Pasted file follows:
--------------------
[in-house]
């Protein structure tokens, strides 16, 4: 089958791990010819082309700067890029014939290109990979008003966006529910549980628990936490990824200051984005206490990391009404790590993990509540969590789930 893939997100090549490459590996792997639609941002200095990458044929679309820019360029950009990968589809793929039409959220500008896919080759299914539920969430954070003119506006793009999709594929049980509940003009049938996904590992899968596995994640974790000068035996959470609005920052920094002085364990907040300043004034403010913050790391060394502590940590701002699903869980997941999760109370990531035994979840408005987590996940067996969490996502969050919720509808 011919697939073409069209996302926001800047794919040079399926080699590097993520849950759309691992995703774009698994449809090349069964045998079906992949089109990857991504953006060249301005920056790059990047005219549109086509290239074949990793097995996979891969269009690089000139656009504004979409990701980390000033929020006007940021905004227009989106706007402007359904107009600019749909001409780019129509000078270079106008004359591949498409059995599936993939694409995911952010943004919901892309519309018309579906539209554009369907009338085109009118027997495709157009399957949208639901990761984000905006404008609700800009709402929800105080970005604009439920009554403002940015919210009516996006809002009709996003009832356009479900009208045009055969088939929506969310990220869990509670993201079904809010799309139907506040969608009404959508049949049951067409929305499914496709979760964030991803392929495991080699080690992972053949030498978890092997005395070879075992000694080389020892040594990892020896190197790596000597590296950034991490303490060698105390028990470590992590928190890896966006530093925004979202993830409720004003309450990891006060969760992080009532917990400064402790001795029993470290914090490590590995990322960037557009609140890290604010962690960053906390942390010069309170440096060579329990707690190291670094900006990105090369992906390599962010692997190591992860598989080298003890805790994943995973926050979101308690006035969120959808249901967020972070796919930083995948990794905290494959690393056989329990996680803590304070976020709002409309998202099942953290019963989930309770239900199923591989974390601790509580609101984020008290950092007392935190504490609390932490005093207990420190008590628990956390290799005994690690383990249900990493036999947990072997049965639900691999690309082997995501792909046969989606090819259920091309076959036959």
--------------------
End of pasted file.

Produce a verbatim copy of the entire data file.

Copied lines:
[in-house]
């Protein structure tokens, strides 16, 4: 089958791990010819082309700067890029014939290109990979008003966006529910549980628990936490990824200051984005206490990391009404790590993990509540969590789930 893939997100090549490459590996792997639609941002200095990458044929679309820019360029950009990968589809793929039409959220500008896919080759299914539920969430954070003119506006793009999709594929049980509940003009049938996904590992899968596995994640974790000068035996959470609005920052920094002085364990907040300043004034403010913050790391060394502590940590701002699903869980997941999760109370990531035994979840408005987590996940067996969490996502969050919720509808 011919697939073409069209996302926001800047794919040079399926080699590097993520849950759309691992995703774009698994449809090349069964045998079906992949089109990857991504953006060249301005920056790059990047005219549109086509290239074949990793097995996979891969269009690089000139656009504004979409990701980390000033929020006007940021905004227009989106706007402007359904107009600019749909001409780019129509000078270079106008004359591949498409059995599936993939694409995911952010943004919901892309519309018309579906539209554009369907009338085109009118027997495709157009399957949208639901990761984000905006404008609700800009709402929800105080970005604009439920009554403002940015919210009516996006809002009709996003009832356009479900009208045009055969088939929506969310990220869990509670993201079904809010799309139907506040969608009404959508049949049951067409929305499914496709979760964030991803392929495991080699080690992972053949030498978890092997005395070879075992000694080389020892040594990892020896190197790596000597590296950034991490303490060698105390028990470590992590928190890896966006530093925004979202993830409720004003309450990891006060969760992080009532917990400064402790001795029993470290914090490590590995990322960037557009609140890290604010962690960053906390942390010069309170440096060579329990707690190291670094900006990105090369992906390599962010692997190591992860598989080298003890805790994943995973926050979101308690006035969120959808249901967020972070796919930083995948990794905290494959690393056989329990996680803590304070976020709002409309998202099942953290019963989930309770239900199923591989974390601790509580609101984020008290950092007392935190504490609390932490005093207990420190008590628990956390290799005994690690383990249900990493036999947990072997049965639900691999690309082997995501792909046969989606090819259920091309076959036959």